Two years ago at this ExCom, I predicted the beginning of a decade of voluntary repatriation. Since then more than 3 million refugees have returned home. In the course of the past year alone, refugees have returned to Tajikistan, Ethiopia, Somalia, Burundi, South Africa and Guatemala. Earlier this year, we successfully completed, under the most complex conditions, the return of more than 370,000 refugees to Cambodia. Preparations for return to Mozambique are now complete. The first organized movements from Zimbabwe have already taken place, to be followed later this month by those from Swaziland and Zambia. Meanwhile, more than 350,000 Mozambicans have returned spontaneously, mainly from Malawi. In this context, I am encouraged by the recent signing of an agreement with the Government of South Africa which will give UNHCR access to Mozambican refugees in that country.

During my visit to Bangladesh last May, I signed a Memorandum of Understanding with the Government on our role in the voluntary repatriation of Myanmar refugees. Following my private visit to Myanmar and a recent programming mission to the area, I am hopeful that a Memorandum of Understanding will be completed soon between the Myanmar Government and my Office, which will pave the way for the safe and voluntary return of the refugees in Bangladesh.

I am disappointed, however, that no solutions have so far materialised for the Bhutanese refugees in Nepal and would like to reiterate the offer of my Office to assist the Governments concerned in this respect. Nor has there been much progress on repatriation to Eritrea and other parts of the Horn of Africa. I call on the Governments to create the opportunities which would allow the refugees to exercise the right to return to their own country.

The desirability, feasibility and necessity of voluntary repatriation as a solution is evident. But so is its fragility, complexity and, at times, elusiveness. Often, refugees are returning to conditions of civil strife or instability, to situations where peace negotiations are still under way or not yet consolidated, to areas where infrastructure has been destroyed. Too many of our repatriation operations are under-funded. Too little investment is made in the post-conflict rehabilitation and reconstruction efforts.

Political settlement and economic rehabilitation are closely linked. The international community must show greater willingness to support politically and financially what is not only the best solution to a refugee problem but also an investment in regional and global stability.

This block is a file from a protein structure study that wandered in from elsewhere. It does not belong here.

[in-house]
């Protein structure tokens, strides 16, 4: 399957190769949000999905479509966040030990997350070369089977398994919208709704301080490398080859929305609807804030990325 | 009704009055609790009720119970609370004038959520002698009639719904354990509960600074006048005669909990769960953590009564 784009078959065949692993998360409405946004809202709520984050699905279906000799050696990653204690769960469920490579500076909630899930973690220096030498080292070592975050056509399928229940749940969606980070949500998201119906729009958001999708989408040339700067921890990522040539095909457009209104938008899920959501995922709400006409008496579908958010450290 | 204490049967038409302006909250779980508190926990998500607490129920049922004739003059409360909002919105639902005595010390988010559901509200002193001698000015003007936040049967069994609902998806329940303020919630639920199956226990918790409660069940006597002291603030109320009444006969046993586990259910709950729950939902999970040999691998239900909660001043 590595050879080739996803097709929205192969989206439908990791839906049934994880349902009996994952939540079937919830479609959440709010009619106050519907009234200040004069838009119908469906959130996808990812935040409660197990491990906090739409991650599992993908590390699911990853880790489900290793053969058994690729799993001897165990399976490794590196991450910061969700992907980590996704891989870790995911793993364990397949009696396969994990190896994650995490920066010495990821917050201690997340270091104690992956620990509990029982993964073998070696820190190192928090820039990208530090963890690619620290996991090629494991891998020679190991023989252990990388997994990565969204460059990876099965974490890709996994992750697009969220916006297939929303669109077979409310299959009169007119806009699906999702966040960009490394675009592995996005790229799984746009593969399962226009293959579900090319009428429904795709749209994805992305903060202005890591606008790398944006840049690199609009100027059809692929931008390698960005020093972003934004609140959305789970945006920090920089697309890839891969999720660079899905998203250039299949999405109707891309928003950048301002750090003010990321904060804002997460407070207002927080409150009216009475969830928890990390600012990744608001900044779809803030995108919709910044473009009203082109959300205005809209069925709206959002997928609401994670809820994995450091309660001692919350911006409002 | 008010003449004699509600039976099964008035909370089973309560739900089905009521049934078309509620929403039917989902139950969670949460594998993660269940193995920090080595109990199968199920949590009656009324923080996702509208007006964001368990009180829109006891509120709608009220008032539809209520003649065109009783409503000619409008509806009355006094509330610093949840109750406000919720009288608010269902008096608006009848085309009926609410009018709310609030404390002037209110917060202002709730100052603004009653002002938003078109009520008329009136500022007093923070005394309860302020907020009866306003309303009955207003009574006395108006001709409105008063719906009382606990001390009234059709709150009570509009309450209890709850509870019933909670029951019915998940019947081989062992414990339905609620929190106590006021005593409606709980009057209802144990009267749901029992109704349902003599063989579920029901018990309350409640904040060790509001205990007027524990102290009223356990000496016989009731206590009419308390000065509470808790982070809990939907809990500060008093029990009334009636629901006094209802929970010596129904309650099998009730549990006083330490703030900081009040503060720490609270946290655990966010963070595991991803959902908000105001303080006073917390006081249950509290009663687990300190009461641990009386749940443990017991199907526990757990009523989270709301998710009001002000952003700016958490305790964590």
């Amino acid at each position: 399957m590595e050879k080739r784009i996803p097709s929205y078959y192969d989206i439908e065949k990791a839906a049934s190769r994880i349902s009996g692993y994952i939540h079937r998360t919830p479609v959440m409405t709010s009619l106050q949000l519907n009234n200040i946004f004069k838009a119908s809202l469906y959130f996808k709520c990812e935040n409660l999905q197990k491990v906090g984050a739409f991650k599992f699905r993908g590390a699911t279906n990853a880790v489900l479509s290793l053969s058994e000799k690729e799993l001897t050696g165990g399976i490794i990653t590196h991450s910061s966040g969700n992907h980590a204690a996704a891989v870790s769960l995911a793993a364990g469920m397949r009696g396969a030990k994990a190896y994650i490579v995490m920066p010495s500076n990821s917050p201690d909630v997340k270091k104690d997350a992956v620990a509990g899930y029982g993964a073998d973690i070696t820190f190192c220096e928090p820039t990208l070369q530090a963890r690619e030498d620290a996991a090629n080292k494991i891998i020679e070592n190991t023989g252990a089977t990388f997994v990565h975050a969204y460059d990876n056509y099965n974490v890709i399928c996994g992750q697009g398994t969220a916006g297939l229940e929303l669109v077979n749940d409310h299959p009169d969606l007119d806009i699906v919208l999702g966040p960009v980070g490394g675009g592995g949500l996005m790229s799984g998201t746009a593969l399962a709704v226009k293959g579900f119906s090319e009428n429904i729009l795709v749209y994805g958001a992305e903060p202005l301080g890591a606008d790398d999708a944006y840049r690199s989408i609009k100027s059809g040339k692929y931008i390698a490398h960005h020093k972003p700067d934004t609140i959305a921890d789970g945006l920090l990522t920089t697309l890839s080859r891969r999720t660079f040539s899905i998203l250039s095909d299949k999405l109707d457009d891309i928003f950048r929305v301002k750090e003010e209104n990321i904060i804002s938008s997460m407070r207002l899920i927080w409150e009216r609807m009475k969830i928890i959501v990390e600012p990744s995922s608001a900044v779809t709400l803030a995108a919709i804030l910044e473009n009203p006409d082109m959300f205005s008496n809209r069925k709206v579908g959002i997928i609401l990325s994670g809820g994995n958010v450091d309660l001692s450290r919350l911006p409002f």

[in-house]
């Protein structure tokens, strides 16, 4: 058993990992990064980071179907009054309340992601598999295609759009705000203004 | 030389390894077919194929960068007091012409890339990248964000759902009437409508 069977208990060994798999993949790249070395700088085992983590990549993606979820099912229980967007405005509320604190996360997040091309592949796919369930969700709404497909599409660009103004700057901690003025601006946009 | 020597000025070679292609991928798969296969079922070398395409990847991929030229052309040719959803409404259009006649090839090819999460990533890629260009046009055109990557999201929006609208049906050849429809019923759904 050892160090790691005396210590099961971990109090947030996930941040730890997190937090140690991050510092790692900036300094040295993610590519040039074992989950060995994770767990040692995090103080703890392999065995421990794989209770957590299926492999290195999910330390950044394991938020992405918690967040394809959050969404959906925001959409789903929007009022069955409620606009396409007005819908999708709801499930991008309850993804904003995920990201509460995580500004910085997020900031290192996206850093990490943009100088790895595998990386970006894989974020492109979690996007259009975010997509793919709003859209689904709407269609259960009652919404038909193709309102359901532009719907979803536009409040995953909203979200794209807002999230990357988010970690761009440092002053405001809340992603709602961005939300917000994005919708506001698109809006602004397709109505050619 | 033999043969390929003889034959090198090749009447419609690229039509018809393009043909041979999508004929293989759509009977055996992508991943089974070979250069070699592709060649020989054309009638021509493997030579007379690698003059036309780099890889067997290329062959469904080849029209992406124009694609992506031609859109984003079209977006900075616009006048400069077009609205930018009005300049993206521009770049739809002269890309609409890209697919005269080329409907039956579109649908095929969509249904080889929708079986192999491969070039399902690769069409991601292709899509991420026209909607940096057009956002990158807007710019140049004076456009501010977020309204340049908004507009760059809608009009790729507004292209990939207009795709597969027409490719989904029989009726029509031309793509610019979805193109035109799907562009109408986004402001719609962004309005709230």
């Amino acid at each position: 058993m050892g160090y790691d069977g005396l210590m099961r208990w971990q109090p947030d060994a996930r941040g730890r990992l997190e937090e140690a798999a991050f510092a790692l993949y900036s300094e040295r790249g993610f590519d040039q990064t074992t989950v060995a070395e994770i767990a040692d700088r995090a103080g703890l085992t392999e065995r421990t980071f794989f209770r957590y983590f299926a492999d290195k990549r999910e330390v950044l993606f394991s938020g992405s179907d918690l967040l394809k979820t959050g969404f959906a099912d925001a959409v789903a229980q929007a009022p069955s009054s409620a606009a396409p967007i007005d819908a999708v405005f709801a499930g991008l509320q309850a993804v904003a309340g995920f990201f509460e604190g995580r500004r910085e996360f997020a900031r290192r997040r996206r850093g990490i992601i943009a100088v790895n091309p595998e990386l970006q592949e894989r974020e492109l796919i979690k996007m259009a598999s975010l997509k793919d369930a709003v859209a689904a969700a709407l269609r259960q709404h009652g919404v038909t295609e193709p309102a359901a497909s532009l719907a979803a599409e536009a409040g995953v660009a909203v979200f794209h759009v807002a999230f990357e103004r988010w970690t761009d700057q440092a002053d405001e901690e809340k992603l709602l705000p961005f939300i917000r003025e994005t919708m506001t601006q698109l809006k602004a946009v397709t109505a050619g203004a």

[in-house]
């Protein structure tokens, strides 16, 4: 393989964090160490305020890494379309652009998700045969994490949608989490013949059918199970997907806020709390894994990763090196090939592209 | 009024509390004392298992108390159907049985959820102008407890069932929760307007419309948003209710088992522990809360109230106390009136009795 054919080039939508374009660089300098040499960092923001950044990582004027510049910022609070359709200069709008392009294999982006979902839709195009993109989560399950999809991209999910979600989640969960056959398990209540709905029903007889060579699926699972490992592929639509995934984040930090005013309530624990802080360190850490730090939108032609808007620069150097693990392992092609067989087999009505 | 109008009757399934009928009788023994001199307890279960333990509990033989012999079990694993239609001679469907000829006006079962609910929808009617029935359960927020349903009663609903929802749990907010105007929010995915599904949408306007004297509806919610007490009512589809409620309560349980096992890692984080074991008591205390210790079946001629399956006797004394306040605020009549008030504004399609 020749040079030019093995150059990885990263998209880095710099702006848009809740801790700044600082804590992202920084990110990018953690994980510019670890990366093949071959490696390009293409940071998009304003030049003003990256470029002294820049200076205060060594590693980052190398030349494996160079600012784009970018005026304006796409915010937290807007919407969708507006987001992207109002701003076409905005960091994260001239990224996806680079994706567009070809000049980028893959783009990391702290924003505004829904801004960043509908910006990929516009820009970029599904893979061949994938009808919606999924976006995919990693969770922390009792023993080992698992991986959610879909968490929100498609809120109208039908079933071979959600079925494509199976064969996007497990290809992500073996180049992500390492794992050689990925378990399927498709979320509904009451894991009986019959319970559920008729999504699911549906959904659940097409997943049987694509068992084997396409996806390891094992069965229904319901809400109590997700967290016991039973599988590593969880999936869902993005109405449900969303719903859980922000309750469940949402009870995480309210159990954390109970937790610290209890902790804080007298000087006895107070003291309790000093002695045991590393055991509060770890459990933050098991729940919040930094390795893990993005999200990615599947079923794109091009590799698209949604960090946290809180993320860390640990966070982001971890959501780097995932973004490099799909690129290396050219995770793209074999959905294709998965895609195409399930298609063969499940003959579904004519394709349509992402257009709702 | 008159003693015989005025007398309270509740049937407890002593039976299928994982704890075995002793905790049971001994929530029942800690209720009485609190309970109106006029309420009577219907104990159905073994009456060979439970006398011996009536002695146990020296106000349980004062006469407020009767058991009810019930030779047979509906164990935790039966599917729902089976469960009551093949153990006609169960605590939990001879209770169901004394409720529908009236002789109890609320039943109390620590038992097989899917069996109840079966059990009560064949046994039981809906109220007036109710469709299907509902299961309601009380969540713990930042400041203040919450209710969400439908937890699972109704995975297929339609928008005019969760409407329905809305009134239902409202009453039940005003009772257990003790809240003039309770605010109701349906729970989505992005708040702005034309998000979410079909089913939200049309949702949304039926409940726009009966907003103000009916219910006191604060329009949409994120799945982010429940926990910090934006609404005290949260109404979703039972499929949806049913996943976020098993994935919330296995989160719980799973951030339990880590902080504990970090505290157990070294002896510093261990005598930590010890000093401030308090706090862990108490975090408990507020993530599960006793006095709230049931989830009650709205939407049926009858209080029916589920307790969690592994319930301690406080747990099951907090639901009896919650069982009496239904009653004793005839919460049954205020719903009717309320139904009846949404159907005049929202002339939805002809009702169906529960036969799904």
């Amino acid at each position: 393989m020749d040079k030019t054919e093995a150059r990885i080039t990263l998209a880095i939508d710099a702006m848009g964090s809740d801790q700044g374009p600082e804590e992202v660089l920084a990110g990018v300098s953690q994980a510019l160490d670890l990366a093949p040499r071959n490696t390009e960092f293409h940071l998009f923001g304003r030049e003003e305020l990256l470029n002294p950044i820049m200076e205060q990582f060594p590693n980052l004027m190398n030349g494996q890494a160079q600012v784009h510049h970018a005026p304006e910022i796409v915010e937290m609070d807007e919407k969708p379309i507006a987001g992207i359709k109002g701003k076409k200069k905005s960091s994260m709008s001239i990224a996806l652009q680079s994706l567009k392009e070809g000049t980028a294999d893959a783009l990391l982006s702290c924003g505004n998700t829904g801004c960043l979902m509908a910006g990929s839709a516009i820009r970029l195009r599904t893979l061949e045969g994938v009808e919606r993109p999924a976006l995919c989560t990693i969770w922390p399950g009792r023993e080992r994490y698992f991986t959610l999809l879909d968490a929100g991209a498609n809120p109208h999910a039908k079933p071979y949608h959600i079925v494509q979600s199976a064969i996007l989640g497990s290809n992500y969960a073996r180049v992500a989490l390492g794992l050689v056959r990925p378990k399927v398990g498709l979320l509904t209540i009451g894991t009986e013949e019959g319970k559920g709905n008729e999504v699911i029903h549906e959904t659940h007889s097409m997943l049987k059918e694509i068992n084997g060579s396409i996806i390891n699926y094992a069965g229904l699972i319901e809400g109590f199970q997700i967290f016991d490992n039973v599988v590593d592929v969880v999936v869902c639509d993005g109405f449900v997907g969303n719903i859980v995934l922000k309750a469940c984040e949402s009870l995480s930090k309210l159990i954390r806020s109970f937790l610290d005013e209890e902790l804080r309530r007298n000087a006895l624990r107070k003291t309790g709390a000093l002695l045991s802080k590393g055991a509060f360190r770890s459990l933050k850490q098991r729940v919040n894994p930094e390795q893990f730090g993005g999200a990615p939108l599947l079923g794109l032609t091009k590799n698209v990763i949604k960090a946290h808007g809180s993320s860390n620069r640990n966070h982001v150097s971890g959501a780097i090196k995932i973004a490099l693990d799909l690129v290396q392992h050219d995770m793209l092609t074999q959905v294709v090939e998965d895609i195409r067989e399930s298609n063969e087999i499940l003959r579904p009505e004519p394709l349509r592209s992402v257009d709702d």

If repatriation and reintegration are well-planned, in coordination with other UN agencies, I believe they can lay the ground for longer-term development. We should not pretend that UNHCR's "quick-impact projects" or QIPs are anything other than a modest, practical tool to assist reintegration by focusing on community needs. Yet, this bottom-up approach, as it were, may be a critical first step on the much-quoted continuum from relief to development. Having successfully moved from Central America to Cambodia, QIPs are now spreading to other operations throughout the world, from Afghanistan to Somalia, from Mozambique possibly to Myanmar.

As refugees go home, so must we. After 14 years, our office in Nicaragua has been phased down and will be closed at the end of the year, after the successful completion of 350 projects to promote the reintegration of returnees. Most of our people on the Cambodia operation have already been redeployed. Last Thursday we closed down our office in Suriname. Phasing out is a difficult but essential undertaking for an organisation like ours.

Before I move away from the subject of solutions, let me say a word on resettlement. With repatriation opportunities increasing, there is a need to examine the role of resettlement as a solution, particularly to meet protection needs. I would like to invite interested Governments to further consultations with my Office on this subject.

Prevention: International Presence and Internal Displacement

Let me now turn to prevention. As structures breakdown, as central authority is challenged, as borders change, international presence in the country of origin is becoming an essential feature of our preventive strategy. Through international humanitarian presence some measure of confidence, security and relief can be provided to victims of conflict or human rights violations who may otherwise feel compelled to cross borders or be unable to return home. In this sense, there is a close connection between presence, prevention and the pursuit of solutions.